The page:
2. 11

    Wow! What a yummy and delicious recipes, my mouth is already watering and i can’t wait to try this at home asap.

  3. 10

    Hello- can you explain adding a “cold cooking oil” to the noodles after rinsing and draining? I am hoping to make the sweet cinnamon cold noodle dessert and wanted to ask if that step applies, and if so, what oil should I use? Thank you

    • 10.1

      Hi Kerry, thanks for checking out the recipe. You can use any cooking oil (vegetable oil, corn oil, etc) in this step. The purpose of adding cold cooking oil is to make noodles not stick to each other. Hope this helps.

  4. 9

    Wondering why you’re supposed to chill the noodles for an hour before serving. It seems like running under cold water and just a few minutes in the fridge gets the temperature down pretty quick. Is there another reason?

    • 9.1

      Hi David, these noodles taste better when they are cold. It’s perfectly acceptable to just chill for a few minutes after running under the water but I just found colder noodles more enjoyably. Hope this answered your question.

  5. 8

    These sounds delicious and easy enough that I could manage it… Love cold noodles in the summer. 

  6. 7

    One of my absolutely Chines noodle dishes! I order this dish all the time when I go to a Sichuan restaurant. Thanks for sharing the recipe!

  7. 6

    Looks so delicious! Can’t wait to try it!

  8. 5

    Love this dish! I clearly remember the first time I had it, in a NYC restaurant back in the 80’s (Tang’s Chariot — on 53rd, just east of 3rd Ave; probably long gone). It’s a wonderful dish, and yours looks terrific. Thanks!

    • 5.1

      Hey John, thanks for stopping by. I just googled Tang’s Chariot and found an interesting article about a new noodle restaurant opened by the original owner’s son and grandson here in NYC. Hope you get to try this recipe at home. Thanks.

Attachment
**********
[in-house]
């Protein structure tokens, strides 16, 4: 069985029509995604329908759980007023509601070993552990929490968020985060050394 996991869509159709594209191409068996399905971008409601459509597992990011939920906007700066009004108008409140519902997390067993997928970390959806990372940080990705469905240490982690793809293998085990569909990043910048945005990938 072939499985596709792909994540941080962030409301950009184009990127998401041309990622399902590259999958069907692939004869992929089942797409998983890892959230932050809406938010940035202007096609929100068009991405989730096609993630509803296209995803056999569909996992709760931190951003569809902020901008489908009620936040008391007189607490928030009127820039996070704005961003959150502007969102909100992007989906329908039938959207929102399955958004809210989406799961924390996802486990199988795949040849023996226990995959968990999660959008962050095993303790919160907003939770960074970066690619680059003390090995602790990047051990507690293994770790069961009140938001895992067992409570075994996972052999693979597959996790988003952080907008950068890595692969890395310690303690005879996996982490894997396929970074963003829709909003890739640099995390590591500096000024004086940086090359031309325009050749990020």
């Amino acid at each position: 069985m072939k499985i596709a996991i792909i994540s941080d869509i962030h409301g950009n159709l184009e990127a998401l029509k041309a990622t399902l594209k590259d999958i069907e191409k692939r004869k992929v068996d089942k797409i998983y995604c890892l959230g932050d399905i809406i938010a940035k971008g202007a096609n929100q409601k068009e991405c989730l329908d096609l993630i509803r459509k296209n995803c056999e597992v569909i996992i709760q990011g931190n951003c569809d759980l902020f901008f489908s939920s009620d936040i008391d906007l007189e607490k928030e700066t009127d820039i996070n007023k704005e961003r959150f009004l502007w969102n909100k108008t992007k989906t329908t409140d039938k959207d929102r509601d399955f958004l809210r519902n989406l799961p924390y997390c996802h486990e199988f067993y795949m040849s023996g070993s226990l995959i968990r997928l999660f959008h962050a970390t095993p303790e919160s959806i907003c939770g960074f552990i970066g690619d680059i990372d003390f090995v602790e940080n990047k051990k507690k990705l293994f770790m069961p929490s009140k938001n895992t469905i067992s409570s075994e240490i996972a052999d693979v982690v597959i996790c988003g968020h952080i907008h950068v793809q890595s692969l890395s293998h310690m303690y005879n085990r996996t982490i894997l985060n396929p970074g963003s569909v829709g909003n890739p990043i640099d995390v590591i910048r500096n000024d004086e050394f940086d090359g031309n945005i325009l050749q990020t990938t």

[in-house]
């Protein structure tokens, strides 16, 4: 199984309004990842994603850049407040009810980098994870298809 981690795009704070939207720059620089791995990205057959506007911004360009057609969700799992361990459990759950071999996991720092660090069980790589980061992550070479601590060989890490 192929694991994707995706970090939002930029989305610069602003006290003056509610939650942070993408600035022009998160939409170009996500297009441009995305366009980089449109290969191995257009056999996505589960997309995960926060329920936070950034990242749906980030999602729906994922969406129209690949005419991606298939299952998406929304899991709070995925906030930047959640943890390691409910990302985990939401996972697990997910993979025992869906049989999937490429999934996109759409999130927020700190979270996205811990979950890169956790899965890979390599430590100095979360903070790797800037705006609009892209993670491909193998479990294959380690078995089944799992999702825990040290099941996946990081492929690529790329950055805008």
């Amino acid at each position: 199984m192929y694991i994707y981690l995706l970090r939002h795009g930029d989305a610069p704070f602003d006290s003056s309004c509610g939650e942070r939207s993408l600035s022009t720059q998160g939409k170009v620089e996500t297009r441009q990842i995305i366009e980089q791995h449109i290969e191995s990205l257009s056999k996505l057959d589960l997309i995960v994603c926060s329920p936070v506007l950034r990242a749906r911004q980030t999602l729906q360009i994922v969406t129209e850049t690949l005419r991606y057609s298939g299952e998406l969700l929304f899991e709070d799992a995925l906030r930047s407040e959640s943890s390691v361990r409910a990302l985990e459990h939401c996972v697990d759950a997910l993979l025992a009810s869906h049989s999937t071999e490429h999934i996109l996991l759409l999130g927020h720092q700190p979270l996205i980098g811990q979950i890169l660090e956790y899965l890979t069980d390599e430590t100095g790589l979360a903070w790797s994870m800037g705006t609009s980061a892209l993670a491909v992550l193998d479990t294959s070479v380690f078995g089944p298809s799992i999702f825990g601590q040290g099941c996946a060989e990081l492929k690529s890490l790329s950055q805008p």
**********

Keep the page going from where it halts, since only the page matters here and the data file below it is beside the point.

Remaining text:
9. 4

    Ni Hao Yi !!!

    Thank you for posting this recipe.

    The Sichuan restaurants in my area serve this dish but it’s too sweet for my palate.
    They add sweeten sesame-paste to their recipe.

    I’ve had this dish without sesame-paste in other areas.
    I’m certain I*’ll enjoy your recipe !

    Would you please show me the Chinese characters for “Sichuan Peppercorn Powder” ?
    I want to show it when I shop at a Chinese grocery store.

    Thank You !!!

    • 4.1

      Hi Doug, sorry for not getting back to you sooner. The Chinese characters for Sichuan Peppercorn Powder is 花椒粉. Hope you get to make this dish soon!

      • Thank You for “花椒粉” !

        I was told that the dish may be prepared, with or without, sesame paste. A friend thinks the sesame-paste version is popular in Taiwan.

        • Ahhhhh… 花椒粉
          I recognize the first character: “Flower”.

          Thank You again.

        • Yes sesame paste is optionally. The old school Szechuan/Sichuan style didn’t normally use it but I have seen some restaurants (in Sichuan) adding a small amount now. I guess it’s the trend. Hope you get to try this recipe soon.

  10. 3

    Hi Yi, this looks so delicious, I wanted to lick the screen!! So glad you’re back. Hope I can find these fresh noodles on the West Coast. In the meantime, still using your fabulous recipes!

  11. 2

    Looks very appetizing and tasty, Yi. I miss Szechuan food.

  12. 1

    I love noodle bowls but I’ve never had a cold one. This looks so refreshing for the hot summer we’re having. Thanks for sharing this! I bet it’s delicious!

    • 1.1

      Hello MJ, thanks for checking out the recipe. Yeah this cold noodle dish is absolutely perfect for the summer. Hope you get to try it sometime.